Cell migration and cell mechanics play a crucial role in a number of key biological processes, such as embryo development or cancer metastasis. It is therefore important to characterise the material properties of cells and tissues and the way they mechanically interact with their environment. In this talk, I will present recent work to address these questions at the tissue level. Experimental studies on the mechanical response of in-vitro epithelial monolayers show that the material exhibits a strong time-dependant response over a broad range of time-scales. In this situation, it is challenging to capture the response of the system with a few parameters without losing some of the material’s characteristic features. Rheological models based on fractional calculus are effective empirical tools to summarize such complex data and highlight similarities across a broad range of systems. The polarity of the tissue also induces differential contractility between the apical and basal side of the monolayer leading to spontaneous curvature and the curling of the monolayer along free edges. Group website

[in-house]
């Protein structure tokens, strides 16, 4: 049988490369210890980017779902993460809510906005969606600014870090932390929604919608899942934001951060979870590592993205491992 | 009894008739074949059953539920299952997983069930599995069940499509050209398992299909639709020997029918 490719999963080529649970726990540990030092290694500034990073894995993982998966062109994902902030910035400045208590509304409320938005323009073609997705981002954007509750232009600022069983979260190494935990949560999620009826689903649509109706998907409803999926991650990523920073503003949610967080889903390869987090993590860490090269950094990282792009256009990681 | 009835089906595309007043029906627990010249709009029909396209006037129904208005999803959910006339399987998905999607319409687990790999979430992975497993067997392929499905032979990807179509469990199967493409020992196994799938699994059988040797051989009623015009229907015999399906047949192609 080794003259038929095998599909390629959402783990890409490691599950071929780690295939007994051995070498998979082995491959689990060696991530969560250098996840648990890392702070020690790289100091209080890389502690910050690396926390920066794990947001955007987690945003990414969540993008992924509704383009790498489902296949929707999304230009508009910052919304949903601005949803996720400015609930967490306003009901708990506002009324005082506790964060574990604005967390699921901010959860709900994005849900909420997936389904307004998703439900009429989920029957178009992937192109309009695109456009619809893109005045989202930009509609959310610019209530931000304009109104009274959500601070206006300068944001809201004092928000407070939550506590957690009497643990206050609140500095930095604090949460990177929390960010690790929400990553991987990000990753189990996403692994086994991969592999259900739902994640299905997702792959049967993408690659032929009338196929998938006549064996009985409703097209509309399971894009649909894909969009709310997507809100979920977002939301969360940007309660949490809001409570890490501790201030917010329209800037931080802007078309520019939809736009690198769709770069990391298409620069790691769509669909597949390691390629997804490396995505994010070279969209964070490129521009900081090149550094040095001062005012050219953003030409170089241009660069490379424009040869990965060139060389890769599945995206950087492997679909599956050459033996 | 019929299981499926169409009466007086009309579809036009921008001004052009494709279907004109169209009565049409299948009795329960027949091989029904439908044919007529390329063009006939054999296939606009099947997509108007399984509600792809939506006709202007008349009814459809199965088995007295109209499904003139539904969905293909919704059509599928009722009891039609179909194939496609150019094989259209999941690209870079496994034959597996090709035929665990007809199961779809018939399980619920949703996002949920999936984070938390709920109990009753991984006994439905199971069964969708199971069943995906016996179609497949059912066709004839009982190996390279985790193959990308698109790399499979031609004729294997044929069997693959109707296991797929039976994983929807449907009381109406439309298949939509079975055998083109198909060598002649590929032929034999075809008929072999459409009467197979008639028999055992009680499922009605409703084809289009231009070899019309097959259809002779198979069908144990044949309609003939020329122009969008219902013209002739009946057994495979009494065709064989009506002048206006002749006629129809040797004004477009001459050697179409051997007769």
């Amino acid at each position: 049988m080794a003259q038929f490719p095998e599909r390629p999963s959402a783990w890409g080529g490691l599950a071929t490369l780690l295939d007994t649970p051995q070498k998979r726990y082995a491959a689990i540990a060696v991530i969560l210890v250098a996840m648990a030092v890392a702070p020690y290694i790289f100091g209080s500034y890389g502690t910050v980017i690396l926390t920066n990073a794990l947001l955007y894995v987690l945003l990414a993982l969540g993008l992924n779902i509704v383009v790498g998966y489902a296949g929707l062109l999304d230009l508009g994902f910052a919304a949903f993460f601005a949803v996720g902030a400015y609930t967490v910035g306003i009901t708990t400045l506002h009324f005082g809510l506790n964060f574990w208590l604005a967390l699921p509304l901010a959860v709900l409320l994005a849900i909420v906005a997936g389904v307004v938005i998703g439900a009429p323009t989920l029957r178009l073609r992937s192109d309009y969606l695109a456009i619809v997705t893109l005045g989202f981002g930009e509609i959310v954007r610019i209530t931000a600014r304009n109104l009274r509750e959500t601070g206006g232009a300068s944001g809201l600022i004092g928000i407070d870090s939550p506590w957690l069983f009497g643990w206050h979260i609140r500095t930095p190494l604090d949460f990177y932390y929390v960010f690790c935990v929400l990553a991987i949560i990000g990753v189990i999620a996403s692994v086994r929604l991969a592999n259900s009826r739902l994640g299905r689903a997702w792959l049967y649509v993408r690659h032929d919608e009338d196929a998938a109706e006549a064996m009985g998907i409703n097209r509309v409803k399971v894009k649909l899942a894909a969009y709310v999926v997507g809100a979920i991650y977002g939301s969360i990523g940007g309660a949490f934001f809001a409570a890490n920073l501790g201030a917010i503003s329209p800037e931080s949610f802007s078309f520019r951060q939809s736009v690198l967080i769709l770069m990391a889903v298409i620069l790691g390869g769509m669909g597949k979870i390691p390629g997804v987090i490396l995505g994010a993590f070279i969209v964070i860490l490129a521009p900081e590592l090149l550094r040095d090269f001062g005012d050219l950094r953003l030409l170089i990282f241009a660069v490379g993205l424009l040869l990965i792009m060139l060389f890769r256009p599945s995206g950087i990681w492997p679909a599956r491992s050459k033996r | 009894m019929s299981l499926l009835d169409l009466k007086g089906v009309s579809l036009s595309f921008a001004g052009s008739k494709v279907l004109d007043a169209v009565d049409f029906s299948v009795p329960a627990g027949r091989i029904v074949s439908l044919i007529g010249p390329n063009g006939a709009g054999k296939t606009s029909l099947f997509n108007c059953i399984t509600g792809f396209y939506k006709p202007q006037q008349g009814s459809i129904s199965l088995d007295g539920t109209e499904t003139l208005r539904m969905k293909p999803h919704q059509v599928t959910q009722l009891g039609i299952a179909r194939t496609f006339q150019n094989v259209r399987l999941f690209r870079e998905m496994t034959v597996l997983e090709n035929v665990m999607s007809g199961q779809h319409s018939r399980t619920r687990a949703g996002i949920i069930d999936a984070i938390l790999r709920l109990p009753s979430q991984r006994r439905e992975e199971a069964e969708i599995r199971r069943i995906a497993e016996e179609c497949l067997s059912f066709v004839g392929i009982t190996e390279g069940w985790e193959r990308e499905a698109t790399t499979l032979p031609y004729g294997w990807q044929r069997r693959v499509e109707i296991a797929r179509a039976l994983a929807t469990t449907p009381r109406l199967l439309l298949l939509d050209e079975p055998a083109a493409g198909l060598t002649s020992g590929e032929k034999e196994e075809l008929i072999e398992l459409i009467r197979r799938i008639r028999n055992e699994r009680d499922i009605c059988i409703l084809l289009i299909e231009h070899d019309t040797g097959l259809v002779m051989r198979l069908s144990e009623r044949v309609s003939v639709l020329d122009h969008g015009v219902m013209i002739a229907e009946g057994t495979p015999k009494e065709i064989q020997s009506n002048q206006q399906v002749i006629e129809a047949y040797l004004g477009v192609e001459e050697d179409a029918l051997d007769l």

Akanksha Jain - Regionalized tissue morphogenesis in insect embryos and human cerebral organoids